Pope Benedict XVI was set to commemorate the 50th anniversary of the death of pope Pius XII on Thursday as the Vatican vowed that history would exonerate the controversial Nazi-era pontiff.
The Vatican newspaper Osservatore Romano devoted an editorial and two articles to the event in its Wednesday edition, vowing to combat what it called a "black legend" painting Pius XII as indifferent to the Holocaust or even "pro-Nazi".
"History will exonerate Pius XII," wrote Italian historian Paolo Mieli, adding: "The Jewish community was grateful to him" after World War II.
Pius XII, who died in 1958, is a candidate for beatification.
The commemorative mass will come just three days after the Grand Rabbi of Haifa, Israel, spoke out against such an honour for the late pope.
Shear-Yushuv Cohen, who on Monday became the first Jew to address a synod of bishops at the Vatican, said Pius XII "should not be seen as a model and he should not be beatified because he did not raise his voice against the Holocaust."
Benedict XVI will celebrate the commemorative mass at St Peter's Basilica on Thursday morning.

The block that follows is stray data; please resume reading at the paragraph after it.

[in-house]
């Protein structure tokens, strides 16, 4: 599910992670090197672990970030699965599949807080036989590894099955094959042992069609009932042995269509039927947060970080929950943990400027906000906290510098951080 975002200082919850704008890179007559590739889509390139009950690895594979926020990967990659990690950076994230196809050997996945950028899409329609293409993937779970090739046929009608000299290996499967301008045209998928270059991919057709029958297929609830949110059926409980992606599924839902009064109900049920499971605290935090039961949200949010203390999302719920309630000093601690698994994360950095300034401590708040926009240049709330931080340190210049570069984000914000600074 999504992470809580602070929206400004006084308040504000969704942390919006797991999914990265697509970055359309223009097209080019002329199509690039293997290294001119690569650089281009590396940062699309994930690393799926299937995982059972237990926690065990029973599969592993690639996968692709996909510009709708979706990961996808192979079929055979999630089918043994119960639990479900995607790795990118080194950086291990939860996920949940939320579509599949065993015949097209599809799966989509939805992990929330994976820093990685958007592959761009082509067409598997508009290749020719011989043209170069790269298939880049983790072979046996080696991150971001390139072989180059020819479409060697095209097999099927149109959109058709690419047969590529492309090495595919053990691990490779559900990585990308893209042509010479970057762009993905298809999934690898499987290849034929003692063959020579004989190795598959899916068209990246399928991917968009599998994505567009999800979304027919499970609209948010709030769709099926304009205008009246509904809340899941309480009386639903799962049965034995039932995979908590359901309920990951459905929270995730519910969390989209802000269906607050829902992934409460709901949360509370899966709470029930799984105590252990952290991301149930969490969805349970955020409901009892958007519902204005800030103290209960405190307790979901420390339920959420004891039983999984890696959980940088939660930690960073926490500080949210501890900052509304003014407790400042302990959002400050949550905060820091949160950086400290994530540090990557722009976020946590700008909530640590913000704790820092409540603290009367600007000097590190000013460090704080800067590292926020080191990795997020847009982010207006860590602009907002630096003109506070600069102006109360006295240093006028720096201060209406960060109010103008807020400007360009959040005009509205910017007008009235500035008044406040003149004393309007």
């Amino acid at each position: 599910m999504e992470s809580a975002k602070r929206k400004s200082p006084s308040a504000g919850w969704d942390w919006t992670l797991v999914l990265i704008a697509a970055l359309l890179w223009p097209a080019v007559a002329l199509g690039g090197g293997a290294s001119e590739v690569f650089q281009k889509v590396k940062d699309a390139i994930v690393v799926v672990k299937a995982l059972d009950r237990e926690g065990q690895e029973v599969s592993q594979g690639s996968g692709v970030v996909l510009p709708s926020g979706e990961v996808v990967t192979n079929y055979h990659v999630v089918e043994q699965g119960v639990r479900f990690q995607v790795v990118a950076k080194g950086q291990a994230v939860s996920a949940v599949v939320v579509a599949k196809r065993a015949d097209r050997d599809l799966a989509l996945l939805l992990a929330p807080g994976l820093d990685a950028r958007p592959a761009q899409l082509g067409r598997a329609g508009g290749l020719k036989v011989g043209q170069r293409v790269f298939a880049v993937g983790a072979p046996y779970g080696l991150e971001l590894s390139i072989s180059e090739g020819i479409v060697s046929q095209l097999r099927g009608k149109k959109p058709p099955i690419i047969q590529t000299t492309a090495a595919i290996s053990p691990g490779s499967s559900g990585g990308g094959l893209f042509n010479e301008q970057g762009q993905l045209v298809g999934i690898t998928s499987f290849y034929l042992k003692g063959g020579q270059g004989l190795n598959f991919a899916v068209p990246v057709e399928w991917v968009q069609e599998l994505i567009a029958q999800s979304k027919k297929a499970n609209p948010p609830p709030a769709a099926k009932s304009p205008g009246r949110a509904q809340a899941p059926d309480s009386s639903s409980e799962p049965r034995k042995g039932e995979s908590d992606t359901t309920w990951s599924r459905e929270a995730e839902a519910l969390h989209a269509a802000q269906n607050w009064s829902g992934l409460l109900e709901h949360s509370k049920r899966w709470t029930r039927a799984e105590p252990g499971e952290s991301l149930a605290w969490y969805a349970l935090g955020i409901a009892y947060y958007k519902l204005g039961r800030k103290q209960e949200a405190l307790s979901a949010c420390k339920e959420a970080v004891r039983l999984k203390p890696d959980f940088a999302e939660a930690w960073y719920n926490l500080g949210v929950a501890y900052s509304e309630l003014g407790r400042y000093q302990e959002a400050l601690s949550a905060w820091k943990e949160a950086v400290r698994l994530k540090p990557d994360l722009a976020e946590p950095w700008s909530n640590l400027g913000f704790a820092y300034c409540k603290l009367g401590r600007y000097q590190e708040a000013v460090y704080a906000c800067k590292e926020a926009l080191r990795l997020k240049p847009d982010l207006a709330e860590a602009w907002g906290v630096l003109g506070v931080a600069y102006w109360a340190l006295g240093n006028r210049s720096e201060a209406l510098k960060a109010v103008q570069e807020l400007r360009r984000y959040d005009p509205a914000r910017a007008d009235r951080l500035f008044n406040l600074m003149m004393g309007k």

On Tuesday one of the Vatican's most senior cardinals defended Pius XII's wartime record.
Secretary of State Tarcisio Bertone wrote in the Osservatore Romano that Pius XII had been "neither silent nor anti-Semitic, but he had been prudent."
If the then pope "had intervened publicly, he would have endangered the lives of thousands of Jews who, at his request, were hidden in the 155 convents and monasteries in the city of Rome alone," he added.
Cardinal Bertone's remarks come from the preface to a forthcoming book on Pius XII which the Osservatore Romano chose to publish Tuesday.
The cardinal argued that it was "profoundly unjust" to attack Pius XII over his wartime position, "forgetting not only the historical context but also his immense charity work" for Jews.
The process of beatifying Pius XII, which was launched in 1967 and is approaching completion, would place him one step away from sainthood. It has sparked bitter debate and tension between Catholics and Jews.
Opponents, including the Simon Wiesenthal Centre, accuse Pius, who headed the Roman Catholic Church from 1939 to 1958, of having remained silent during the Holocaust that killed an estimated six million Jews.
Supporters, including the US-based Pave the Way foundation that organised a symposium on the issue last month, claim the pope worked intensively to save Jews and has been the victim of a slander campaign.
Last year, Benedict created a special commission to study the question of his beatification.
The pontiff praised Pius in September for "not sparing his efforts" to save Jews from extermination.